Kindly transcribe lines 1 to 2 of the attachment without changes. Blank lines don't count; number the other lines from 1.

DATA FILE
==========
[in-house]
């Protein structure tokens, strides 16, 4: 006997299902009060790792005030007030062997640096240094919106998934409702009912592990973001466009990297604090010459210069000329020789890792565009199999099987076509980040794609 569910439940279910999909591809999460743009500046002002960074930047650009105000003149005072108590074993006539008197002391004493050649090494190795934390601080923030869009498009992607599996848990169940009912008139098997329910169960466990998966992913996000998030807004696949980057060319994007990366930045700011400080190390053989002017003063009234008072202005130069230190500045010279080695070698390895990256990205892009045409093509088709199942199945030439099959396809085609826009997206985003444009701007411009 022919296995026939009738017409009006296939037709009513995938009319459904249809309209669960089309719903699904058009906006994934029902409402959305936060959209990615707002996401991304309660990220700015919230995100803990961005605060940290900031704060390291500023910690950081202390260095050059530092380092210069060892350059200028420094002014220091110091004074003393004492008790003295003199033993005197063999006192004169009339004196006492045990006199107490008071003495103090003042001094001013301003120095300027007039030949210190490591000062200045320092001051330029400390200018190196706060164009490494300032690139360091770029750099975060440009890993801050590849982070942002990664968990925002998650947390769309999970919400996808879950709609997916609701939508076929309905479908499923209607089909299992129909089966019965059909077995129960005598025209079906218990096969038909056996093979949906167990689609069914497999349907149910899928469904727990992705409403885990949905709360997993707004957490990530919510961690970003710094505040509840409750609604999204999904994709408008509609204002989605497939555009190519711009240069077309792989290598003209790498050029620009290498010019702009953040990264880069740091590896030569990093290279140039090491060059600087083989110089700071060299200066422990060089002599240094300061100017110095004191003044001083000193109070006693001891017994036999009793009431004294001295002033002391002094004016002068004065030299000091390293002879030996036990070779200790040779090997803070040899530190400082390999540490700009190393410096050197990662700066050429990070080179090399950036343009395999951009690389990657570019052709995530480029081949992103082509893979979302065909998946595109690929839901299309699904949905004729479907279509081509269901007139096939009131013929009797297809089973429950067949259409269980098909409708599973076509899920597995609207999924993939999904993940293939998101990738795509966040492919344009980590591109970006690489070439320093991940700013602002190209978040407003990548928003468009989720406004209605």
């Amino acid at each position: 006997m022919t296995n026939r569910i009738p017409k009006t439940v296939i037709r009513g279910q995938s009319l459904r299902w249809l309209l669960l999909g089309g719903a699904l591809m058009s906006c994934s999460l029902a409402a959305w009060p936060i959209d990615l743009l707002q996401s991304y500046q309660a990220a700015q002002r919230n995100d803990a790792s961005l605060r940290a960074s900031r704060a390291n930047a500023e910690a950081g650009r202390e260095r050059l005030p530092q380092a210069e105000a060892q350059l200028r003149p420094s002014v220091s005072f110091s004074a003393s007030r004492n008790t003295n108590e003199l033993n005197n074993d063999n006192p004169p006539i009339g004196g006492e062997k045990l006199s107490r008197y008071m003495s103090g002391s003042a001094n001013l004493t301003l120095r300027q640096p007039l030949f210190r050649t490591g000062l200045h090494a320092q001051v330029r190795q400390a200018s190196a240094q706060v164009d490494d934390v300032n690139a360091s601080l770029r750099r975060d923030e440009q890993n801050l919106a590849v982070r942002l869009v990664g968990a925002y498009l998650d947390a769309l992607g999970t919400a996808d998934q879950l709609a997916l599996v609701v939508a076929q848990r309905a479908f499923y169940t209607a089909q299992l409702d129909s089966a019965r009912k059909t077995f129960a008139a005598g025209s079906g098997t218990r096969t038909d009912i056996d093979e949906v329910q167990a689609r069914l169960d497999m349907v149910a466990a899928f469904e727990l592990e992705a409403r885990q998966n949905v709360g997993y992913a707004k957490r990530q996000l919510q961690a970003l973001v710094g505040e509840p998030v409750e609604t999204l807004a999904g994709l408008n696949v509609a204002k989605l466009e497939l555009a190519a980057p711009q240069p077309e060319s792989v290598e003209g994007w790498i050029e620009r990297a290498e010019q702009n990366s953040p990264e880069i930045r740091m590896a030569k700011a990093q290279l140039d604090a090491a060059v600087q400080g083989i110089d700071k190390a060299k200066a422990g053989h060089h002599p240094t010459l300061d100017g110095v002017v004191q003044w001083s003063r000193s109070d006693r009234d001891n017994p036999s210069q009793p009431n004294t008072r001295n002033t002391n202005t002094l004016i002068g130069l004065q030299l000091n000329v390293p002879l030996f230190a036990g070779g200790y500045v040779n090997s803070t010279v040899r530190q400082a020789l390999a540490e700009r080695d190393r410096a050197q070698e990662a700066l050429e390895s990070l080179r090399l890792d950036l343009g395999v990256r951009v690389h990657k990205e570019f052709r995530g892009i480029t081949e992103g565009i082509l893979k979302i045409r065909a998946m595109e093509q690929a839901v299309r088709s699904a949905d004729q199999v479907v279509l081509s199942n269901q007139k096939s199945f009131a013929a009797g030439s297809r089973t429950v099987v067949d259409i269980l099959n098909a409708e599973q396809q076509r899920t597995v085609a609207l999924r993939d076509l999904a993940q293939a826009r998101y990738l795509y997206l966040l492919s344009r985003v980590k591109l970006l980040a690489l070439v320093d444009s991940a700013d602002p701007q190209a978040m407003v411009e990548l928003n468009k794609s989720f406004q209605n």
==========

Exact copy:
[in-house]
């Protein structure tokens, strides 16, 4: 006997299902009060790792005030007030062997640096240094919106998934409702009912592990973001466009990297604090010459210069000329020789890792565009199999099987076509980040794609 569910439940279910999909591809999460743009500046002002960074930047650009105000003149005072108590074993006539008197002391004493050649090494190795934390601080923030869009498009992607599996848990169940009912008139098997329910169960466990998966992913996000998030807004696949980057060319994007990366930045700011400080190390053989002017003063009234008072202005130069230190500045010279080695070698390895990256990205892009045409093509088709199942199945030439099959396809085609826009997206985003444009701007411009 022919296995026939009738017409009006296939037709009513995938009319459904249809309209669960089309719903699904058009906006994934029902409402959305936060959209990615707002996401991304309660990220700015919230995100803990961005605060940290900031704060390291500023910690950081202390260095050059530092380092210069060892350059200028420094002014220091110091004074003393004492008790003295003199033993005197063999006192004169009339004196006492045990006199107490008071003495103090003042001094001013301003120095300027007039030949210190490591000062200045320092001051330029400390200018190196706060164009490494300032690139360091770029750099975060440009890993801050590849982070942002990664968990925002998650947390769309999970919400996808879950709609997916609701939508076929309905479908499923209607089909299992129909089966019965059909077995129960005598025209079906218990096969038909056996093979949906167990689609069914497999349907149910899928469904727990992705409403885990949905709360997993707004957490990530919510961690970003710094505040509840409750609604999204999904994709408008509609204002989605497939555009190519711009240069077309792989290598003209790498050029620009290498010019702009953040990264880069740091590896030569990093290279140039090491060059600087083989110089700071060299200066422990060089002599240094300061100017110095004191003044001083000193109070006693001891017994036999009793009431004294001295002033002391002094004016002068004065030299000091390293002879030996036990070779200790040779090997803070040899530190400082390999540490700009190393410096050197990662700066050429990070080179090399950036343009395999951009690389990657570019052709995530480029081949992103082509893979979302065909998946595109690929839901299309699904949905004729479907279509081509269901007139096939009131013929009797297809089973429950067949259409269980098909409708599973076509899920597995609207999924993939999904993940293939998101990738795509966040492919344009980590591109970006690489070439320093991940700013602002190209978040407003990548928003468009989720406004209605």